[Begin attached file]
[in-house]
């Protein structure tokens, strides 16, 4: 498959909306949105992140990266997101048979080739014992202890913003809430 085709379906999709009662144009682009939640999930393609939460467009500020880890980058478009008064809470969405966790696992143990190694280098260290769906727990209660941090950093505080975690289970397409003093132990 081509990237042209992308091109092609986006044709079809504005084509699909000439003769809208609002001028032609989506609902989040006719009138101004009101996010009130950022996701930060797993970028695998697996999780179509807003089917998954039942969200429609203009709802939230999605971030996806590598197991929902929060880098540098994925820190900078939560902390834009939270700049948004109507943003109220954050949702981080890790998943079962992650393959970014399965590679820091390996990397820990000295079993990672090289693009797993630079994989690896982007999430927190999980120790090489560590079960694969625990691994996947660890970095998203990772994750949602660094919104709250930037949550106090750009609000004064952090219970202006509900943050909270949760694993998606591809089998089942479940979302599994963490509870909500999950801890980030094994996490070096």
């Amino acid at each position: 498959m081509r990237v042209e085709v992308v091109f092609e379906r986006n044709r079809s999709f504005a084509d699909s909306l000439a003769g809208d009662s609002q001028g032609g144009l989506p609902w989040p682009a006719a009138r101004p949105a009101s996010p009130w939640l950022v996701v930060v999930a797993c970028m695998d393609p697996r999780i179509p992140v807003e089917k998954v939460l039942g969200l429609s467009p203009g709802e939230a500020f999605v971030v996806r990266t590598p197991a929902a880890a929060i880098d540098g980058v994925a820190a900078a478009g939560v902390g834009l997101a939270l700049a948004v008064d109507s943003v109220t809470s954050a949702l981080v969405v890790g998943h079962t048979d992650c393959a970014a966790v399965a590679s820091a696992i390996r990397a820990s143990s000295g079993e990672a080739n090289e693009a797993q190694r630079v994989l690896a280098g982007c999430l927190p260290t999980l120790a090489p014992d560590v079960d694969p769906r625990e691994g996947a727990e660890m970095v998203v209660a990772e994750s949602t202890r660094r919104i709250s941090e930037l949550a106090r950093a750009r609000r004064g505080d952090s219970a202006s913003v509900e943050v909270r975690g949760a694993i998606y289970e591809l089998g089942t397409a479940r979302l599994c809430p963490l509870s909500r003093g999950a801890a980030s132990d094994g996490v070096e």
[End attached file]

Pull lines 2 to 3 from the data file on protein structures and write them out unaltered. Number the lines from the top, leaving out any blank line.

């Protein structure tokens, strides 16, 4: 498959909306949105992140990266997101048979080739014992202890913003809430 085709379906999709009662144009682009939640999930393609939460467009500020880890980058478009008064809470969405966790696992143990190694280098260290769906727990209660941090950093505080975690289970397409003093132990 081509990237042209992308091109092609986006044709079809504005084509699909000439003769809208609002001028032609989506609902989040006719009138101004009101996010009130950022996701930060797993970028695998697996999780179509807003089917998954039942969200429609203009709802939230999605971030996806590598197991929902929060880098540098994925820190900078939560902390834009939270700049948004109507943003109220954050949702981080890790998943079962992650393959970014399965590679820091390996990397820990000295079993990672090289693009797993630079994989690896982007999430927190999980120790090489560590079960694969625990691994996947660890970095998203990772994750949602660094919104709250930037949550106090750009609000004064952090219970202006509900943050909270949760694993998606591809089998089942479940979302599994963490509870909500999950801890980030094994996490070096």
């Amino acid at each position: 498959m081509r990237v042209e085709v992308v091109f092609e379906r986006n044709r079809s999709f504005a084509d699909s909306l000439a003769g809208d009662s609002q001028g032609g144009l989506p609902w989040p682009a006719a009138r101004p949105a009101s996010p009130w939640l950022v996701v930060v999930a797993c970028m695998d393609p697996r999780i179509p992140v807003e089917k998954v939460l039942g969200l429609s467009p203009g709802e939230a500020f999605v971030v996806r990266t590598p197991a929902a880890a929060i880098d540098g980058v994925a820190a900078a478009g939560v902390g834009l997101a939270l700049a948004v008064d109507s943003v109220t809470s954050a949702l981080v969405v890790g998943h079962t048979d992650c393959a970014a966790v399965a590679s820091a696992i390996r990397a820990s143990s000295g079993e990672a080739n090289e693009a797993q190694r630079v994989l690896a280098g982007c999430l927190p260290t999980l120790a090489p014992d560590v079960d694969p769906r625990e691994g996947a727990e660890m970095v998203v209660a990772e994750s949602t202890r660094r919104i709250s941090e930037l949550a106090r950093a750009r609000r004064g505080d952090s219970a202006s913003v509900e943050v909270r975690g949760a694993i998606y289970e591809l089998g089942t397409a479940r979302l599994c809430p963490l509870s909500r003093g999950a801890a980030s132990d094994g996490v070096e």